Emma Mae Hall Pettway
Raised in Rehoboth's Hall family, whose quilts are freely improvisational, Emma Mae Hall Pettway married and moved down to Gee's Bend, where she made quilts alongside and was influenced by some of its leading quiltmakers, such as Louella Pettway and Aolar Mosely. Her cousin Queen Hall recounts their background.
She was born in 1932, out from Rehoboth. Her daddy was name Joseph Hall. Mama was Josie Lee Hall. They was farmers; rented the land and farmed cotton, corn, peas, potatoes, and peanuts; took corn to the mill to make meal; and made out from year to year. She had a sister and two brothers, and they had a cousin stayed with them. She went to school for a while—they had it back then over in the Pine Grove Church. Her first boyfriend was Lovell Pettway from down in the Bend, and he married her real young and took her down there.
Lovell was the school bus driver, and he was a farmer, too. Everybody around was a farmer. Emma Mae helped him to farm, mostly what peoples grow—peas, corn, cotton, watermelon, some of everything. She kept a nice house, and people say she was a good cook. She treated her husband good. Had to been treating him good as long as they been together. They had two children; one died.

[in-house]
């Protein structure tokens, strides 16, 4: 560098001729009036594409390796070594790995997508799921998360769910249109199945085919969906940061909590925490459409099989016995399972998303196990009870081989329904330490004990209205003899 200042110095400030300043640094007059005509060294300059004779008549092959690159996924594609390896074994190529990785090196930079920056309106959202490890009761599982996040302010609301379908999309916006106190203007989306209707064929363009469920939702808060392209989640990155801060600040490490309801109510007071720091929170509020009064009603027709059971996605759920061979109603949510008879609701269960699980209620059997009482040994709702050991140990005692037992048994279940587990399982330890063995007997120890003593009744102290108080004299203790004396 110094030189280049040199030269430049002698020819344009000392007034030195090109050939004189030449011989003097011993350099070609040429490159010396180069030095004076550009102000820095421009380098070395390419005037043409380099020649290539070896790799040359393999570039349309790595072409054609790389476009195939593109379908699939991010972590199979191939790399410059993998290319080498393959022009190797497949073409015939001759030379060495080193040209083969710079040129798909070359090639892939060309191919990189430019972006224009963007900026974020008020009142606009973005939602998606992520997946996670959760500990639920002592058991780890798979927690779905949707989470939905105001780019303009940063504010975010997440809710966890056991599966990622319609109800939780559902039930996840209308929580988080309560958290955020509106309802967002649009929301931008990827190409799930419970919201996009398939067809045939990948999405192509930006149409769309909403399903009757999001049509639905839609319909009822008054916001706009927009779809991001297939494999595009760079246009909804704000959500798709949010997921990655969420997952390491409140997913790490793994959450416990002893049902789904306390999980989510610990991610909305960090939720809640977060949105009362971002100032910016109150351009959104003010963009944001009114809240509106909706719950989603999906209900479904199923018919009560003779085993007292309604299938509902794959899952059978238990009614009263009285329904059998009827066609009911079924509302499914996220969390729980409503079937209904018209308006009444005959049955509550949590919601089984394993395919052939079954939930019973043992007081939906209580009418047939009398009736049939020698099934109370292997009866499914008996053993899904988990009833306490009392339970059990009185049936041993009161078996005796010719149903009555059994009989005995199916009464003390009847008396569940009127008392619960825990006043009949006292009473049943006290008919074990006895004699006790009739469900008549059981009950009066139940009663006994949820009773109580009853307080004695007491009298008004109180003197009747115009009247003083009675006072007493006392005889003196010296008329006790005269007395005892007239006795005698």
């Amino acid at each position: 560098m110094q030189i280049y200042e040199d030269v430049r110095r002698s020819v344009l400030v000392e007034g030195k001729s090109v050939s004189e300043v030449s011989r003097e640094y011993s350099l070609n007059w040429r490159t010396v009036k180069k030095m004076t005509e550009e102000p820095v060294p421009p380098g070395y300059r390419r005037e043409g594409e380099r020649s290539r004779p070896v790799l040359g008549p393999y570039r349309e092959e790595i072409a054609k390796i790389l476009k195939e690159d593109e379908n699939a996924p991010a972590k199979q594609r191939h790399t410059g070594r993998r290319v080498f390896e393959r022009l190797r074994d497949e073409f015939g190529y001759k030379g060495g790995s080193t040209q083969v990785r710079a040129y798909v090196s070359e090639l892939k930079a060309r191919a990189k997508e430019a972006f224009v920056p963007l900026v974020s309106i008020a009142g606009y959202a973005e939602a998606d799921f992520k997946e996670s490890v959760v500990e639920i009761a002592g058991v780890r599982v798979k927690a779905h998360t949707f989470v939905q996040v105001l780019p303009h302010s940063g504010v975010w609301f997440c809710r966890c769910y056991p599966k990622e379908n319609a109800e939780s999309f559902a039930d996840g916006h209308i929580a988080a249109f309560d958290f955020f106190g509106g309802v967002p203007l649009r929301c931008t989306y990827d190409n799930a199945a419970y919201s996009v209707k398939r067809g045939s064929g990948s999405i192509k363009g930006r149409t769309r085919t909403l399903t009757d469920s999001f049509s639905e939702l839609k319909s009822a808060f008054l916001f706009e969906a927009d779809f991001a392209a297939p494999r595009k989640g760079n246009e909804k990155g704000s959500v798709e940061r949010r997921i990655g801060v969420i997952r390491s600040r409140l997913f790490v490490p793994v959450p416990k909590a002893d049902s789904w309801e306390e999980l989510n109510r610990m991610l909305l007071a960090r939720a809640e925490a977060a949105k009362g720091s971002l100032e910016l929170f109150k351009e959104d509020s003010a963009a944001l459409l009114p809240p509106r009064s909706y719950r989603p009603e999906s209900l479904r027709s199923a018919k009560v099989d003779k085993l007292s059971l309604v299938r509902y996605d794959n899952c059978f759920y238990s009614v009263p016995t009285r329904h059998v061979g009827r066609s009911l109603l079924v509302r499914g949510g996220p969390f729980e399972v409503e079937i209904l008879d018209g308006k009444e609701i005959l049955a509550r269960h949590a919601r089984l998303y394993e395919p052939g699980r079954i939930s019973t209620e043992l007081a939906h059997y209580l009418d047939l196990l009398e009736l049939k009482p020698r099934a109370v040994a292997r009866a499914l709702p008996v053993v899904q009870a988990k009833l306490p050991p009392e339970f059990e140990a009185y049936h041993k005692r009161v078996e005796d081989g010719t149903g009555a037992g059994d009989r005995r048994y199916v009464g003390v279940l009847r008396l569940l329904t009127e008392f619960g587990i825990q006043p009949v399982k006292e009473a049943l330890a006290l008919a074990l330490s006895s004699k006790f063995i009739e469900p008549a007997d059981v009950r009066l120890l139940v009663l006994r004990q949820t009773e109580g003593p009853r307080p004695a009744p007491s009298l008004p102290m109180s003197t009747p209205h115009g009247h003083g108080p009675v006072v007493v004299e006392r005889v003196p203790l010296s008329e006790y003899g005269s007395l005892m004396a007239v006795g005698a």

She was a quitter from the beginning. Quilted with her mama and cousins in Rehoboth, and made little dresses and skirts way back when she was a little thing. They made their quilts out of old clothes. That's all peoples used back there, and they just kind of put stuff together. They buy cloth sometimes at the store for to make children's clothes—and you know, any little leftover scrap going into them quilts.
After she got down to Gee's Bend, she do a lot of quilts at home a lot of the time. Lovell make the horses for the frame. Emma go visit with friends over to Aolar Mosely's house. They had a place peoples come over and work together, and Emma learned to make pretty quilts from Aolar and them.
Emma and Lovell, they live over the creek down there near to where they used to have the baptizing in the bend of the creek. Nice down there.